Along with her sales pitch came that Look, the Look patented so well by the foot-soldiers of the Wedding Industrial Complex. But it is the most important day of your life! You'll have those photographs for years! What are you, one of those worshipers of Gaia and Mother Earth who wants to spend her nuptial frolicking in the fields with unshaven underarms? And I am all like, actually, I was president of my law school's Federalist Society; not one of a demographic usually mistaken for a Gaia worshiper. But I do have one of the normal Federalist weaknesses; I'm not good at recognizing social norms. Do normal women all do this in preparation for weddings? Is this an addiction I should probably do something about anyway?

Thursday, May 13, 2010

More on looking young, height, etc.

Was mistaken today by security guards in my sort of boss's building for his teenage daughter. I am not sure exactly, but she is either 15 or 16. This is awkward, given having a law degree and everything.

Tuesday, May 11, 2010


1)Guesser. I'm amused by the comment that Russians are stereotypically hard line Askers. Small n, I know, but my Pnin and future in-laws all seem to be strong Askers from what I can tell.

2)Apparently many people have Neanderthal ancestry. That's very exciting and cool, though perhaps not quite as interesting as the prospect of another hominoid species existing alongside Homo sapiens and then dying out.

3)Victory! We short women earn more than do our taller counterparts.

4)Civil wars are also the nastiest. This perhaps explains why so many socially conservative Republicans have low opinions of libertarians relative to Democrats.

Monday, May 10, 2010

Obligatory Elena Kagan Post

Hello, neglected blog. My excuse this time: a weekend long Liberty Fund conference (and a few evenings spent frantically reading in preparation.) It was good. There were plenty of desserts and nice wine. Interesting people. Also, I did not say anything about civil rights law that made anyone cry, which was good.

So: Elena Kagan was nominated to SCOTUS. My gut feeling: probably the least bad of the available candidates out there. It's true that I confess some weakness for Leah Ward Sears, who a)had one of the more moderate records and b)also went to the same law school that I did.

Some scattered thoughts:

1)Populist critiques(or, if you like, anti-elitist) critiques of the current court are a little silly. First, the court is just so tiny; it's easy to read far too much into random fluctuations regarding the represented justices' alma maters. It's perhaps noteworthy that Diane Wood, who came within a hair breadth's of the nomination, went to Texas -- an excellent but still near universally lower ranked school. Also, many of the plausible nominees will have led remarkably similar upper middle class lives in the years immediately following their nominations. Why continue to harp on education so?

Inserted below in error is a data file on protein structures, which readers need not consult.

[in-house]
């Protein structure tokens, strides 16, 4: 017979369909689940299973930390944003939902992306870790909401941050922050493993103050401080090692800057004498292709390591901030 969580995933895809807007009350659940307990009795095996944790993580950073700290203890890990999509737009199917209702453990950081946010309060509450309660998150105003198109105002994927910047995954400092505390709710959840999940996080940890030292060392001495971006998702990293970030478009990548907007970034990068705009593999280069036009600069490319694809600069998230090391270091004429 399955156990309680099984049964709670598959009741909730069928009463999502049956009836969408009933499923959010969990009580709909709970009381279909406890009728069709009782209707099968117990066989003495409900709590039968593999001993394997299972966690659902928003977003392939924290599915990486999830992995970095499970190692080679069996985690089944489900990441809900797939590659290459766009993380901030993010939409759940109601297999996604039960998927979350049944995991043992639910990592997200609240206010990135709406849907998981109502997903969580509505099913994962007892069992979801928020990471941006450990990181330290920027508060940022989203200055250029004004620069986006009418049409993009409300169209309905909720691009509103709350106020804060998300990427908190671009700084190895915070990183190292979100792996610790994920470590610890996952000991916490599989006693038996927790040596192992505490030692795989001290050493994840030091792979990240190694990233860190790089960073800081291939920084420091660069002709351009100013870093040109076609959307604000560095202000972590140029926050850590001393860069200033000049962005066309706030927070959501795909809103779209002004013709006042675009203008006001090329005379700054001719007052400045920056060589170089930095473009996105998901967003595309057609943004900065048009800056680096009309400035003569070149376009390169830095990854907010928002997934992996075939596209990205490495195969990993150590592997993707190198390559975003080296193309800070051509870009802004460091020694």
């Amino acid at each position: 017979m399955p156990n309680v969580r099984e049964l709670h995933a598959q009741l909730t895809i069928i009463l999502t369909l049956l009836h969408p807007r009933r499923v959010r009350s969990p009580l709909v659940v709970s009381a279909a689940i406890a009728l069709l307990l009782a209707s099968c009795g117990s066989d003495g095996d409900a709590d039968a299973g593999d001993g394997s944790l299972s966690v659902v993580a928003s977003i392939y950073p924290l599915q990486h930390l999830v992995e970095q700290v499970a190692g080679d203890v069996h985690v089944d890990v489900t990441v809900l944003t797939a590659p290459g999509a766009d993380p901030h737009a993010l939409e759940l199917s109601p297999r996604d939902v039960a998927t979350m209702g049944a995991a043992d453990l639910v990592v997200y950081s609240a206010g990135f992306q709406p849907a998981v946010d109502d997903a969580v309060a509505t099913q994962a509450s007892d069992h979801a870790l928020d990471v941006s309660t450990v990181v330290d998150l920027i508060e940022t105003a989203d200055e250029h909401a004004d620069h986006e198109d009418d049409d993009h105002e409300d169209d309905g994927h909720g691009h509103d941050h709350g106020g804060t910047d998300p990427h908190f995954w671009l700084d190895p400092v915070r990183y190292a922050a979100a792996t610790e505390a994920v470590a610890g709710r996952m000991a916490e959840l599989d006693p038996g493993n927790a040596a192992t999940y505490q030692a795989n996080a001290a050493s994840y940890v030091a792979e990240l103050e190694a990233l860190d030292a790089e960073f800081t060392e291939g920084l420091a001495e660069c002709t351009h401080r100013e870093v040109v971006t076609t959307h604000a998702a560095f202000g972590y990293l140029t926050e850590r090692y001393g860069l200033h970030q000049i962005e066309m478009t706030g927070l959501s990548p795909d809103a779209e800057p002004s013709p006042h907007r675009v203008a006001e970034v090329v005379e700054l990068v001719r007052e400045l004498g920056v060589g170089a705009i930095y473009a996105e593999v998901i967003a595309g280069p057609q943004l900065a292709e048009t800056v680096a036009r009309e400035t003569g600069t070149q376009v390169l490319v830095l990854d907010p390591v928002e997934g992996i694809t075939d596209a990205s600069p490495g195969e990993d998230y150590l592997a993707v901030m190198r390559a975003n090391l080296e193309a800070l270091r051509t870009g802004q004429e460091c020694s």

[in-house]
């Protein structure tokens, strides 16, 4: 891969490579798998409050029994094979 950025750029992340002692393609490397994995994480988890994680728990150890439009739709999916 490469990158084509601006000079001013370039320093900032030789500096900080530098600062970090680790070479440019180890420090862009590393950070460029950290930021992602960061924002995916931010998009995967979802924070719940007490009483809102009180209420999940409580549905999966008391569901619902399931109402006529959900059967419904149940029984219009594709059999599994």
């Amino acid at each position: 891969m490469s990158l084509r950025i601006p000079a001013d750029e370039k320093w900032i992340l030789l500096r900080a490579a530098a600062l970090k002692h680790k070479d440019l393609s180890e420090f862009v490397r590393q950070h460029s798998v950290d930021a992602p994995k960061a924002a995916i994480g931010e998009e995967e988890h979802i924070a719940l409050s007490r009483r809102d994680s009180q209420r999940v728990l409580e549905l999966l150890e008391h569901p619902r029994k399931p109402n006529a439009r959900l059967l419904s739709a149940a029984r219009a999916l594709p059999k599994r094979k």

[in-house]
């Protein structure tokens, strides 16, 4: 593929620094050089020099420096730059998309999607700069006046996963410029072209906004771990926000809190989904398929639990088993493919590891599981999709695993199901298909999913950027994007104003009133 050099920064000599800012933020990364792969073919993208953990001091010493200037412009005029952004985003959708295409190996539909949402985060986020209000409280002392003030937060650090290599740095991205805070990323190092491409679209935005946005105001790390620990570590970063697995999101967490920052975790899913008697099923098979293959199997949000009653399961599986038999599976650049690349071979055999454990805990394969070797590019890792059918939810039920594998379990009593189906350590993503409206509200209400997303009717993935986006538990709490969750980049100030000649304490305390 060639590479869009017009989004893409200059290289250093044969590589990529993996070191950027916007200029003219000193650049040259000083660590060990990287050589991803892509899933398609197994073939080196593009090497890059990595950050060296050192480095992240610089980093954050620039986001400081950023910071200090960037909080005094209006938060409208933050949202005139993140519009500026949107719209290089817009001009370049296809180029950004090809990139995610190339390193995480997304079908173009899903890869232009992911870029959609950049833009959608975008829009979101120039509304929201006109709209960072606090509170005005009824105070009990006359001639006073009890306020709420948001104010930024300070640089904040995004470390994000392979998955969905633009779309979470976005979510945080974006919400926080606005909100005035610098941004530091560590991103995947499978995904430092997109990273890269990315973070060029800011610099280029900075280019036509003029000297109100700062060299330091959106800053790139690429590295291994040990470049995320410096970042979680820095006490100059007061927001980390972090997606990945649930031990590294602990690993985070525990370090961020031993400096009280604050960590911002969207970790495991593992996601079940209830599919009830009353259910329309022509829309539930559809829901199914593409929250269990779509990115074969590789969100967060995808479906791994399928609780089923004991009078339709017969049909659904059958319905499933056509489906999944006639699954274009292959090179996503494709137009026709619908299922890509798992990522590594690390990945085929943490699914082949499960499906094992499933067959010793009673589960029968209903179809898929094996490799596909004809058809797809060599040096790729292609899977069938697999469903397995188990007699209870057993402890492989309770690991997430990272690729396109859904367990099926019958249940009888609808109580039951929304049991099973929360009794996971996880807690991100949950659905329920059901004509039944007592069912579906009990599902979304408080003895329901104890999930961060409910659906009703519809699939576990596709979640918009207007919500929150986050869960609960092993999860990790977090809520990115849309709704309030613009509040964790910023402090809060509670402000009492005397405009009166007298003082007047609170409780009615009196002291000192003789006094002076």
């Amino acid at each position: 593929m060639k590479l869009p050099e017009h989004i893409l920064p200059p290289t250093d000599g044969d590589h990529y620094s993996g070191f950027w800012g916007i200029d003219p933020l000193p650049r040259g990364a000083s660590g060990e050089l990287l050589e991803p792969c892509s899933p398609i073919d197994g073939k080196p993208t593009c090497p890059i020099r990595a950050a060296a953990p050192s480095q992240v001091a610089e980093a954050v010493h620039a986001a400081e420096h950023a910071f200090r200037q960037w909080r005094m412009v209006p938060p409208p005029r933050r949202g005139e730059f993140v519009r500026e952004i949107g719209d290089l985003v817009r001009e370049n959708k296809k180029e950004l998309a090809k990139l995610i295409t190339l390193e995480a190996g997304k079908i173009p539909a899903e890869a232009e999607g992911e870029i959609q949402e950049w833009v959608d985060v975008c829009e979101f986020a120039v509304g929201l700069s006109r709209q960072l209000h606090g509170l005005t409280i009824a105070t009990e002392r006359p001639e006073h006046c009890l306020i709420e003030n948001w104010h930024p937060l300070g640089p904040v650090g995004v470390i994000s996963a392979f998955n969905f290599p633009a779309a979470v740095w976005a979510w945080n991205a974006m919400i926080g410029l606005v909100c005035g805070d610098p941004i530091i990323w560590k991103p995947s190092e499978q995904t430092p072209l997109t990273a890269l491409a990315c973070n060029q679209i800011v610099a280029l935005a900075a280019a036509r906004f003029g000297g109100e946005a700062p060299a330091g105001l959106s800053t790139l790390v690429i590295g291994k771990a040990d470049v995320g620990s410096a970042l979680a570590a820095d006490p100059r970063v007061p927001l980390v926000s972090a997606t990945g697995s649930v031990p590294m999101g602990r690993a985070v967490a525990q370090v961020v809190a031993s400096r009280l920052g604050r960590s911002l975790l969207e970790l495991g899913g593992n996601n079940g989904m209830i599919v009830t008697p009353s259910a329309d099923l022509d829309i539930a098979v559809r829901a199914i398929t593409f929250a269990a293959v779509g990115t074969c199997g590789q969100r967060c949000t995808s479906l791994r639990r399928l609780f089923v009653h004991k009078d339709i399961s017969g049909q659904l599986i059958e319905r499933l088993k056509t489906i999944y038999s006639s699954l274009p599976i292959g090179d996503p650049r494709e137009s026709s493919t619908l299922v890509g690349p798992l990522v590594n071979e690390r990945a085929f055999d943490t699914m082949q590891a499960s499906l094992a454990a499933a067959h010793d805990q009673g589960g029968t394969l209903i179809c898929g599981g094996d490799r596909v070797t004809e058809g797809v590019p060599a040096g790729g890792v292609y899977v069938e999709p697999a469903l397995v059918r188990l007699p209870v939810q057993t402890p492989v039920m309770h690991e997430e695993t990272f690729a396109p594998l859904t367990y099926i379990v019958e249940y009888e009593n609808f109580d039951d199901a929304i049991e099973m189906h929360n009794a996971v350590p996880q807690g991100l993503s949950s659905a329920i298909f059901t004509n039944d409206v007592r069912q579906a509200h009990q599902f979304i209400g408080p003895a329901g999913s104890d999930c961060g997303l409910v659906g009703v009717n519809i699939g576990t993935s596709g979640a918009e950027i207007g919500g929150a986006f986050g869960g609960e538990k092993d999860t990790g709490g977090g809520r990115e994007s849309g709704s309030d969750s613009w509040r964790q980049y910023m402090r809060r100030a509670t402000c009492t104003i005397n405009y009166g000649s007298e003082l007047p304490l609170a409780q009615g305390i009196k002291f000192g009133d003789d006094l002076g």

2)I agree with my Pnin, as I said over a nice salmon dinner tonight, that Kagan probably made the wrong call regarding the ban of military recruiters on the Harvard campus. I do find the issue a bit more complicated, though, even for more or less libertarian/conservative reasons. If institutions like Harvard don't take it upon themselves to enforce certain anti-discrimination norms, calls for expanded anti-discrimination laws inevitably ensue. Libertarians like to say that civil society institutions can play an important role in constraining discrimination, which... sometimes means letting civil society institutions play important roles in constraining discrimination.

This issue also throws into relief the tension between two conflicting conservative visions for the academy. Adherents of one vision want universities to look like little classical liberal states. They ought to be agnostic on all different visions of what constitutes a good life. To the extent possible, universities ought to give equal time to all different perspectives -- in terms of hiring faculty of different views, in terms of making sure that different perspectives are introduced in the typical class, and in terms of making sure that the university regulates student speech and conduct with the lightest hand possible. The Foundation for Individual Rights has forcefully and eloquently articulated this perspective.

Adherents of the other vision are more comfortable letting universities vigorously articulate and enforce codes of values. See, e.g., Noah Millman or David Brooks. In fact, they often wish that universities would do more to differentiate themselves from one another. Some of these people are therefore forcefully in favor of the creation of alternative conservative and libertarian institutions of higher education -- they're thus great champions of schools like Hillsdale or Grove City. Others might not go as far. They're fine with the Harvards and Yales of the world vigorously articulating a center-left (OK, not-so-center left?) vision of the good life, so long as they're honest that that's what they are doing. So these institutions would literally follow the (tongue in cheek) recommendation in this thread that the Harvards of the world ought to just make a list of all the things that can be thought and said there. The real problem is that these institutions pretend to be morally agnostic miniature classical liberal states when they are in fact no such thing.

I don't know which vision I find more attractive. I'm usually more sympathetic on national policy questions with people in the first camp; they're usually more libertarian, whereas members of the second camp tip a bit more socially conservative. On the other hand, the second vision is more easily achieved. Adherents of the first vision sometimes also do silly things like call for criminal trial levels of due process in private university expulsion proceedings. This might be nice, but tailoring the scope of due process to the scope of the potential deprivation to the defendant is also a not crazy idea. Figuring out how to allocate "equal time" to different ideas is also a thorny problem, and I haven't yet found a satisfying answer to it.

In any case, if Kagan moved the ball closer toward Harvard's becoming an institution along the lines of #2, I am not entirely convinced that that is bad or blameworthy. Our shrieking about such decisions -- even if wrong-headed -- also undermines good faith efforts toward moving toward the second vision and should thus be avoided.